- Sowing the Wind: The Mississippi Constitutional Convention of 1890 by Dorothy Overstreet Pratt
Dorothy Overstreet Pratt's Sowing the Wind: The Mississippi Constitutional Convention of 1890 offers a compelling portrait of an understudied episode in American constitutional and political history. At the 1890 constitutional convention, Mississippi's delegates (white men, with one prominent exception) rewrote the state's constitution in order to secure black disenfranchisement. But they ran up against the strictures of the Fifteenth Amendment of the U.S. Constitution, which precluded the states from abridging the right to vote on the basis of race. Instantiating white supremacy by rewriting the previous state constitution, adopted in 1868 during Reconstruction, might have provoked a reaction from the federal government. After discussing several options, including a literacy requirement and the extension of the vote to propertied white women, the delegates hit on two solutions: the poll tax and a literacy test with a so-called understanding clause, which allowed a man to interpret, rather than read, a section of the state constitution to the satisfaction of a state official.
The convention's delegates were united about the desirability of denying African Americans the right to vote, but Pratt argues that they wrangled over issues of class. She divides the state into "black counties" (those with a majority of black residents) and "white counties" (where white residents predominated) (p. 4). The black counties were rich counties where the wealthy slave owners had held sway in antebellum Mississippi. If black Mississippians were precluded from voting but were still counted to allocate political representation in the state, the white elites from black counties would wield inordinate power over their poorer white counterparts. And so elites from the black counties of the state offered to compromise on issues of reapportionment and tax revenue for progressive aims (education, levee construction, road modernization) in exchange for their retention of outsized political power.
Two episodes in the book warrant further mention. First, Pratt spends some time discussing Isaiah Montgomery, the sole African American delegate at the convention. Montgomery is a fascinating figure: a former slave of Jefferson Davis's brother Joseph, Montgomery was ahighly educated and wealthy leader and the founder of a self-sufficient black town in the Mississippi Delta, Mound Bayou. At the convention, Montgomery largely acquiesced to his fellow delegates' efforts to restrict the black vote. Pratt is conflicted about Montgomery, who clearly identified more with the white elite than with other black Mississippians. Pratt acknowledges that there was little Montgomery could do at the convention to combat the disenfranchisement efforts, but she finds [End Page 476] unforgivable his willingness to praise the actions of the convention in public twenty years after the fact.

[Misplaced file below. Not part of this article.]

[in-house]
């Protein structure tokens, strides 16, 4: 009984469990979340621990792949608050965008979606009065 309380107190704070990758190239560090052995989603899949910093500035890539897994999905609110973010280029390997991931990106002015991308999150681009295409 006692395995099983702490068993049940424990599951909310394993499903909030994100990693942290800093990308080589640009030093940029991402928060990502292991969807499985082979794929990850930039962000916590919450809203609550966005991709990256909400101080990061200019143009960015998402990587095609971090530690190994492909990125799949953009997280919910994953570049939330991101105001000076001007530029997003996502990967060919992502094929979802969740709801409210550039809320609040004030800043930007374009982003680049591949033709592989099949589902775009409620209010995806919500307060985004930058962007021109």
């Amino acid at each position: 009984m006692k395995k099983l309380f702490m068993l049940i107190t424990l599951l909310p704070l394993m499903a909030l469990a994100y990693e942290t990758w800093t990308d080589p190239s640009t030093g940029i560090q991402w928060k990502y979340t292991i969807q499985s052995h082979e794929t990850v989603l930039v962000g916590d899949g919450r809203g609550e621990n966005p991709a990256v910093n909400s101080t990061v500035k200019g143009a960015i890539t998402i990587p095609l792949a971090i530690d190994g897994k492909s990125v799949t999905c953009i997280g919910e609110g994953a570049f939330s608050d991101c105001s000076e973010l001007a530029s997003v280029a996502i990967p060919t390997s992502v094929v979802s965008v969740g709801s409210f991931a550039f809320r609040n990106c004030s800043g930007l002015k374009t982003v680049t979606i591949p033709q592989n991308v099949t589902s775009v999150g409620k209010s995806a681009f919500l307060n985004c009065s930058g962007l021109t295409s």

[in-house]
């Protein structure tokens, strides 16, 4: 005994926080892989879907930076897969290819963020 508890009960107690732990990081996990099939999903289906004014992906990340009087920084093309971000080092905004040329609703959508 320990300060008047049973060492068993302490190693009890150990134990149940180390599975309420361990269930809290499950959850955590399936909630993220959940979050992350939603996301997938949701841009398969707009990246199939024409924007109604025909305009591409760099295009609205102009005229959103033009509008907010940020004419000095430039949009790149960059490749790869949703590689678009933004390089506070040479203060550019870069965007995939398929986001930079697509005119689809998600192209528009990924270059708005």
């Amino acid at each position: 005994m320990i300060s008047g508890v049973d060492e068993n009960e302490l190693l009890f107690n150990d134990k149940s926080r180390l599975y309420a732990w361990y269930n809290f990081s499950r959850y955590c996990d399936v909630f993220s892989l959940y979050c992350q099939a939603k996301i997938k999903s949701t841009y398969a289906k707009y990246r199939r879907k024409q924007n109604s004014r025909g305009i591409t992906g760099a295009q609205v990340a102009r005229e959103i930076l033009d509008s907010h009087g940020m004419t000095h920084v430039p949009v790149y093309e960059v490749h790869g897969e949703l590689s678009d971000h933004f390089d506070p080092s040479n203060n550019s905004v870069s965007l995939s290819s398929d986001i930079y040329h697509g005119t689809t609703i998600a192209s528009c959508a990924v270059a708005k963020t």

Second, chapter 9 chronicles the U.S. Congress's response to the new state constitution. The convention's delegates were candid about their hostility to black voting and about their attempt to circumvent the Fifteenth Amendment. The Force Bill of 1890, championed by some Senate Republicans, would have invalidated the new constitution on the grounds that it ran afoul of the Fifteenth Amendment and the guarantee clause, or that it violated the terms of Mississippi's readmission to the Union in 1870. This insightful chapter details the congressional debate over the commitment to formal legal equality on the basis of race, the authority of the federal government over the states, and the bitter legacy of the Civil War in the late nineteenth century.
Sowing the Wind is uniformly meticulous and analytically rigorous, and Pratt has a talent for wringing astute observations about class, race, and the structure of late-nineteenth-century society from a careful presentation of facts. Pratt's book reveals Mississippi at the crossroads of the nineteenth and twentieth centuries, demonstrating how modern populist and progressive reforms were linked to the antebellum legacy of white supremacy. This book is recommended reading for all who are interested in southern politics and constitutionalism in the late nineteenth century.